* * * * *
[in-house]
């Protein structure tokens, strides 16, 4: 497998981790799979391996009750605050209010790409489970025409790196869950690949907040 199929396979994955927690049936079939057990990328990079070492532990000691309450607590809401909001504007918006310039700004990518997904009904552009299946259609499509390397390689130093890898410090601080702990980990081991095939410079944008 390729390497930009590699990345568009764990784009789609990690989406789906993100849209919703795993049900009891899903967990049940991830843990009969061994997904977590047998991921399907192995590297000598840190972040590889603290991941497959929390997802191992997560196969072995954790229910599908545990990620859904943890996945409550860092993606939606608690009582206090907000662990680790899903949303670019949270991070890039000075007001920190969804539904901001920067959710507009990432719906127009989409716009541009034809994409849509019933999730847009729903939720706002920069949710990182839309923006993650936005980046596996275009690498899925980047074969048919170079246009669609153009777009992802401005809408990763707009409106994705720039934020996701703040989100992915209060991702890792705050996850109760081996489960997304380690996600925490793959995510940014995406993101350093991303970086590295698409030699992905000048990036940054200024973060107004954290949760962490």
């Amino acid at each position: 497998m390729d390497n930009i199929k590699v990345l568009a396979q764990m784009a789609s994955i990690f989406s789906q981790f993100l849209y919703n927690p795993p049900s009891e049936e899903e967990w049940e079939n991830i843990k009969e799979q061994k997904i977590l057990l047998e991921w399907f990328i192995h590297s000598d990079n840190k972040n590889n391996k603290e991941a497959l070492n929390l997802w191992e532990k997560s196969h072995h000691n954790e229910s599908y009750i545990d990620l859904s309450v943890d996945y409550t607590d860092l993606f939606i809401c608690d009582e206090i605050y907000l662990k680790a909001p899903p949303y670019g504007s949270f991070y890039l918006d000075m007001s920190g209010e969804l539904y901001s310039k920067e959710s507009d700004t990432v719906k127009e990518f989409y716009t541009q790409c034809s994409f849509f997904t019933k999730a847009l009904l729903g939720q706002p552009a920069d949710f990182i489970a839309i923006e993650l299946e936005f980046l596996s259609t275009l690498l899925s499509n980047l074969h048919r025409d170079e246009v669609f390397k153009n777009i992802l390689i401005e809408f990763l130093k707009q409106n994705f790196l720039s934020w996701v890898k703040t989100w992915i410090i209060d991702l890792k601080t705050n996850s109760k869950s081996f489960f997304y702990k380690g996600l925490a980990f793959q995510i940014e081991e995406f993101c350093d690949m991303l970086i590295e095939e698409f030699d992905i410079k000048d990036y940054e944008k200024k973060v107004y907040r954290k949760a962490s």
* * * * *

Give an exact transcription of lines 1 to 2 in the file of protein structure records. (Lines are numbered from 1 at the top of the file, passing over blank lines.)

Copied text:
[in-house]
């Protein structure tokens, strides 16, 4: 497998981790799979391996009750605050209010790409489970025409790196869950690949907040 199929396979994955927690049936079939057990990328990079070492532990000691309450607590809401909001504007918006310039700004990518997904009904552009299946259609499509390397390689130093890898410090601080702990980990081991095939410079944008 390729390497930009590699990345568009764990784009789609990690989406789906993100849209919703795993049900009891899903967990049940991830843990009969061994997904977590047998991921399907192995590297000598840190972040590889603290991941497959929390997802191992997560196969072995954790229910599908545990990620859904943890996945409550860092993606939606608690009582206090907000662990680790899903949303670019949270991070890039000075007001920190969804539904901001920067959710507009990432719906127009989409716009541009034809994409849509019933999730847009729903939720706002920069949710990182839309923006993650936005980046596996275009690498899925980047074969048919170079246009669609153009777009992802401005809408990763707009409106994705720039934020996701703040989100992915209060991702890792705050996850109760081996489960997304380690996600925490793959995510940014995406993101350093991303970086590295698409030699992905000048990036940054200024973060107004954290949760962490």